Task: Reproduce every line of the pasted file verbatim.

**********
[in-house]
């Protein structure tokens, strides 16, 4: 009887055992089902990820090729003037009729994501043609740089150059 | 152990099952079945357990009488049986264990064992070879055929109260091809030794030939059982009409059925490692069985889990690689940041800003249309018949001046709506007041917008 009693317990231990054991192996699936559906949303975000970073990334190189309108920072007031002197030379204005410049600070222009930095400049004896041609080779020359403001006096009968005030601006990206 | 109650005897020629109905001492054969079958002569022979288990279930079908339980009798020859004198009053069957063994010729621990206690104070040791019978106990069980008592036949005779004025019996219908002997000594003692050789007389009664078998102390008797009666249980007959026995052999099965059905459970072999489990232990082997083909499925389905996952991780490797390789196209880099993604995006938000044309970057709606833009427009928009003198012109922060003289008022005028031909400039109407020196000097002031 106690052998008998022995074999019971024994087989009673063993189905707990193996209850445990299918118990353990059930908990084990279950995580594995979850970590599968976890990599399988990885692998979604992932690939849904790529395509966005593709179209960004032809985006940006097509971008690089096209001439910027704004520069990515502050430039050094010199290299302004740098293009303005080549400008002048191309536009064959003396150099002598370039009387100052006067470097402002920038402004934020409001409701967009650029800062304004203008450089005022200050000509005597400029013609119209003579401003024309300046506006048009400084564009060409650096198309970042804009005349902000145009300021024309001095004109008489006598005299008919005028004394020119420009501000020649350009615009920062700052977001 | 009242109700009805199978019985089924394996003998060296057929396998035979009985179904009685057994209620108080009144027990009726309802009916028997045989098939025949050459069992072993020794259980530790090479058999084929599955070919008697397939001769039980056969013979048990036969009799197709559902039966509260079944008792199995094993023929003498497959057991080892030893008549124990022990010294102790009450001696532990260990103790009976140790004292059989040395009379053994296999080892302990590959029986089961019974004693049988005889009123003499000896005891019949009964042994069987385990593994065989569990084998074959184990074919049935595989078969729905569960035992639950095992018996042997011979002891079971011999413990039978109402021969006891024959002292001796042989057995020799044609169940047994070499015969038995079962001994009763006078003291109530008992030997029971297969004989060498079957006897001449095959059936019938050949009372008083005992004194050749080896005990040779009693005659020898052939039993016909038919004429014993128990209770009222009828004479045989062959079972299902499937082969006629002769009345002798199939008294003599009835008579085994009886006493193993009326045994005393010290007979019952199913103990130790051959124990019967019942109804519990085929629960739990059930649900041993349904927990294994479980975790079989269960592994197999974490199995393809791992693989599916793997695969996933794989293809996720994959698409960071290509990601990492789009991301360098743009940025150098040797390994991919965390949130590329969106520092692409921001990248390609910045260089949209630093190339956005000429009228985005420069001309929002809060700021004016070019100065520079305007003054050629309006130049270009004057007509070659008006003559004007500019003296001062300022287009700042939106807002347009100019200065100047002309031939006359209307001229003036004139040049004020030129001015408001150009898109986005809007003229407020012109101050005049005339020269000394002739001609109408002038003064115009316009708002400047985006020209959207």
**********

[in-house]
């Protein structure tokens, strides 16, 4: 009887055992089902990820090729003037009729994501043609740089150059 | 152990099952079945357990009488049986264990064992070879055929109260091809030794030939059982009409059925490692069985889990690689940041800003249309018949001046709506007041917008 009693317990231990054991192996699936559906949303975000970073990334190189309108920072007031002197030379204005410049600070222009930095400049004896041609080779020359403001006096009968005030601006990206 | 109650005897020629109905001492054969079958002569022979288990279930079908339980009798020859004198009053069957063994010729621990206690104070040791019978106990069980008592036949005779004025019996219908002997000594003692050789007389009664078998102390008797009666249980007959026995052999099965059905459970072999489990232990082997083909499925389905996952991780490797390789196209880099993604995006938000044309970057709606833009427009928009003198012109922060003289008022005028031909400039109407020196000097002031 106690052998008998022995074999019971024994087989009673063993189905707990193996209850445990299918118990353990059930908990084990279950995580594995979850970590599968976890990599399988990885692998979604992932690939849904790529395509966005593709179209960004032809985006940006097509971008690089096209001439910027704004520069990515502050430039050094010199290299302004740098293009303005080549400008002048191309536009064959003396150099002598370039009387100052006067470097402002920038402004934020409001409701967009650029800062304004203008450089005022200050000509005597400029013609119209003579401003024309300046506006048009400084564009060409650096198309970042804009005349902000145009300021024309001095004109008489006598005299008919005028004394020119420009501000020649350009615009920062700052977001 | 009242109700009805199978019985089924394996003998060296057929396998035979009985179904009685057994209620108080009144027990009726309802009916028997045989098939025949050459069992072993020794259980530790090479058999084929599955070919008697397939001769039980056969013979048990036969009799197709559902039966509260079944008792199995094993023929003498497959057991080892030893008549124990022990010294102790009450001696532990260990103790009976140790004292059989040395009379053994296999080892302990590959029986089961019974004693049988005889009123003499000896005891019949009964042994069987385990593994065989569990084998074959184990074919049935595989078969729905569960035992639950095992018996042997011979002891079971011999413990039978109402021969006891024959002292001796042989057995020799044609169940047994070499015969038995079962001994009763006078003291109530008992030997029971297969004989060498079957006897001449095959059936019938050949009372008083005992004194050749080896005990040779009693005659020898052939039993016909038919004429014993128990209770009222009828004479045989062959079972299902499937082969006629002769009345002798199939008294003599009835008579085994009886006493193993009326045994005393010290007979019952199913103990130790051959124990019967019942109804519990085929629960739990059930649900041993349904927990294994479980975790079989269960592994197999974490199995393809791992693989599916793997695969996933794989293809996720994959698409960071290509990601990492789009991301360098743009940025150098040797390994991919965390949130590329969106520092692409921001990248390609910045260089949209630093190339956005000429009228985005420069001309929002809060700021004016070019100065520079305007003054050629309006130049270009004057007509070659008006003559004007500019003296001062300022287009700042939106807002347009100019200065100047002309031939006359209307001229003036004139040049004020030129001015408001150009898109986005809007003229407020012109101050005049005339020269000394002739001609109408002038003064115009316009708002400047985006020209959207």